December 12, 2019 | News | Living with MS

What is “progression”? – Part 2

Part 1

People with multiple sclerosis can have bad days – when symptoms flare up and everyday tasks take a lot of extra effort. These periods are typically associated with relapses or disease activity seen on an MRI. Once the flare-up cools down, the symptoms may improve, and day-to-day functioning can go back to being more or less what it was before. These flare-ups don’t necessarily mean that the disease process has advanced. So as discussed in Part 1, episodes of worsening symptoms are not quite the same as “progression”, in which there’s a gradual increase in disability over a number of years. For example, this can mean a change from walking effortlessly through the mall one year to a new normal a few years later of needing periodic rest breaks.

This new-normal type of “progression” generally indicates that the effect that MS is having on the body is changing. Tissue damage is occurring largely independently of relapses. What researchers are now calling this phenomenon is PIRA, or progression independent of relapse activity. The term was first used a year ago in a study that looked at people being treated with Tysabri (Kappos and colleagues. Mult Scler 2018;24:963-973). It found that about 1 in 10 people on Tysabri had worsening disability over two years even though they were not having any relapses. A second study found similar results: about 10% of people treated with Ocrevus and 15% of people taking Rebif had worsening disability even though they weren’t having relapses (Kappos and colleagues. ECTRIMS 2017; abstract P654). A one-year study found PIRA rates of about 4% in people taking Gilenya or an injectable therapy (von Wyl and colleagues. ECTRIMS 2019; abstract P751). Another study reported that 14% of people treated with various medications had worsening disability despite being relapse-free over a 6-year period (Lorscheider and colleagues. ECTRIMS 2019; abstract 273).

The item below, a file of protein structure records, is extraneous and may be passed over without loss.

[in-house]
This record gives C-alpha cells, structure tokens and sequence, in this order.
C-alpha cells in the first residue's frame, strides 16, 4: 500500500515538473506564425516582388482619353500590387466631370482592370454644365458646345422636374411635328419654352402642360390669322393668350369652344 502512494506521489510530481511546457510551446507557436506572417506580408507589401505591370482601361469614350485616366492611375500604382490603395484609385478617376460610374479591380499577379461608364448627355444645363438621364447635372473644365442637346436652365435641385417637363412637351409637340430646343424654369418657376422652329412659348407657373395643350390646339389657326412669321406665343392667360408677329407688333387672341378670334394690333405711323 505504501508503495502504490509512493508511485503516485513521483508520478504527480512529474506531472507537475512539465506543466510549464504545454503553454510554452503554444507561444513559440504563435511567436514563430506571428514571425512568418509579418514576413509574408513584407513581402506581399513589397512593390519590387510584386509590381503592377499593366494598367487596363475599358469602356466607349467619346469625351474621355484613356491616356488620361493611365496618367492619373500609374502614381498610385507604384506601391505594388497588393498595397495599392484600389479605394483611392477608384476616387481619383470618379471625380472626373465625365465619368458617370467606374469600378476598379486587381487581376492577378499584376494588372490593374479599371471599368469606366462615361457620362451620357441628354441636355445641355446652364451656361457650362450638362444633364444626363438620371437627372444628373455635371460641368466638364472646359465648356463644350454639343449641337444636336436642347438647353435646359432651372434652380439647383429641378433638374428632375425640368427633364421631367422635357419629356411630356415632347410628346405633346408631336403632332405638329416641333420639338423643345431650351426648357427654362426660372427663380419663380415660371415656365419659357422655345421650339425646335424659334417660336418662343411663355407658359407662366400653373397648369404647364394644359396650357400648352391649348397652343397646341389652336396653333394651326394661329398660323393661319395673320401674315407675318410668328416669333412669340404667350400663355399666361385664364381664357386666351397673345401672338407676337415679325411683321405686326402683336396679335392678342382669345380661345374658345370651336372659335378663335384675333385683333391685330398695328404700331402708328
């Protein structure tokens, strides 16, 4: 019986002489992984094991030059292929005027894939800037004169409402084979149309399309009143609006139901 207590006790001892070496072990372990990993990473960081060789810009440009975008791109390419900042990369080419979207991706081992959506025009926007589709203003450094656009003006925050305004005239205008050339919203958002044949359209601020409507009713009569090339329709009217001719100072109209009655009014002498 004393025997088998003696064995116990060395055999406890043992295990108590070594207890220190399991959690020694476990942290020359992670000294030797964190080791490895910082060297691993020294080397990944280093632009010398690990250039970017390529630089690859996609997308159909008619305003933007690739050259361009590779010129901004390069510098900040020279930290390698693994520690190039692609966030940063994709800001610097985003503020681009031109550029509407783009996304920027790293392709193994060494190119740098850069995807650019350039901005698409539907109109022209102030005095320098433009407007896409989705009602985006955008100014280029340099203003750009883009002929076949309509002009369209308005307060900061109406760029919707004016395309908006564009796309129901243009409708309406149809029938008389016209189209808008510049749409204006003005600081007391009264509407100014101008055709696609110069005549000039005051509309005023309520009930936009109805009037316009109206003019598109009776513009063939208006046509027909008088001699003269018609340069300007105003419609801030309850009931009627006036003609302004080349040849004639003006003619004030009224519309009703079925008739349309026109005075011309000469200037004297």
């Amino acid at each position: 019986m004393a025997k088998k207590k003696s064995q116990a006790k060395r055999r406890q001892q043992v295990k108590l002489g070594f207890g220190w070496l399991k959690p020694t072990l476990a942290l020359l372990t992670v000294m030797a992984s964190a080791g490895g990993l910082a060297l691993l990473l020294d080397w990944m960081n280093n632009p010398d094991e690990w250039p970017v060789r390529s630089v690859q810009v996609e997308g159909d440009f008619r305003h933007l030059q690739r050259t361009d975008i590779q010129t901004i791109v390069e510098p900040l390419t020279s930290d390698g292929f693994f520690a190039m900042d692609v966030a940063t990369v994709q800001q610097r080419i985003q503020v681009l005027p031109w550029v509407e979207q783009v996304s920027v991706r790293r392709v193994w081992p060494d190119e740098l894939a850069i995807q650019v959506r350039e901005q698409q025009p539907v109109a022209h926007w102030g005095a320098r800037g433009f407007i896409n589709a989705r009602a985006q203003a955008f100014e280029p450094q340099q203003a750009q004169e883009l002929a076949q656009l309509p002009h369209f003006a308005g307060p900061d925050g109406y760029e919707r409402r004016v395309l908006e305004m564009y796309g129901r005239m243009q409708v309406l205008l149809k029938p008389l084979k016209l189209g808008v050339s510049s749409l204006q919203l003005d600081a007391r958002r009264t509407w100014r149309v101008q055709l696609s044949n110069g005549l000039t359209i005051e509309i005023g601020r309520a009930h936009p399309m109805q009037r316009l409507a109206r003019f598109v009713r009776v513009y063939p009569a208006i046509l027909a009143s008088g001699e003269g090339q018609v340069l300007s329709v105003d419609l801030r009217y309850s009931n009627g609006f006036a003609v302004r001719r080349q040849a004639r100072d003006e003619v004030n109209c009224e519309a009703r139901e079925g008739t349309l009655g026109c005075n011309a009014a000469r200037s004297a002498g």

These results paint a very similar picture of what is going on in MS: while relapses are attracting much of our attention, underneath there’s a bedrock of low-level damage that goes unnoticed for many years. Much of the disability that eventually develops after a decade or more of living with MS has little to do with relapses. Inflammatory flare-ups can cause tissue damage in the brain, but much of this damage can heal over time. What’s more important over the longer term is the slow burn of nerve degeneration that’s going on. It’s likely that relapses contribute to this process, but it may not be a direct cause of much of the damage being done to the nervous system.

The PIRA idea doesn’t take into account what’s being seen on an MRI so it doesn’t fully represent the disease process in MS. But it’s useful in drawing a distinction between the short-term worsening that can occur during and after a relapse, and the more gradual process of tissue damage that begins early and continues even after the person has stopped having relapses. Thus far, it appears that MS medications – which reduce inflammation – have little impact on this neurodegenerative component. But there does appear to be some benefit on disability measures when inflammation is reduced with these drugs: the rate of PIRA appears to be lower with more potent drugs (e.g. Tysabri or Ocrevus) compared to less potent drugs (e.g. Rebif), suggesting that inflammation is a match contributing to the slow burn of nerve degeneration. The benefits of MS medications appear to be greater if treatment is started soon after diagnosis and maintained over many years. But PIRA also illustrates another important point: other treatment approaches will be needed to stop disability progression fully in its tracks.

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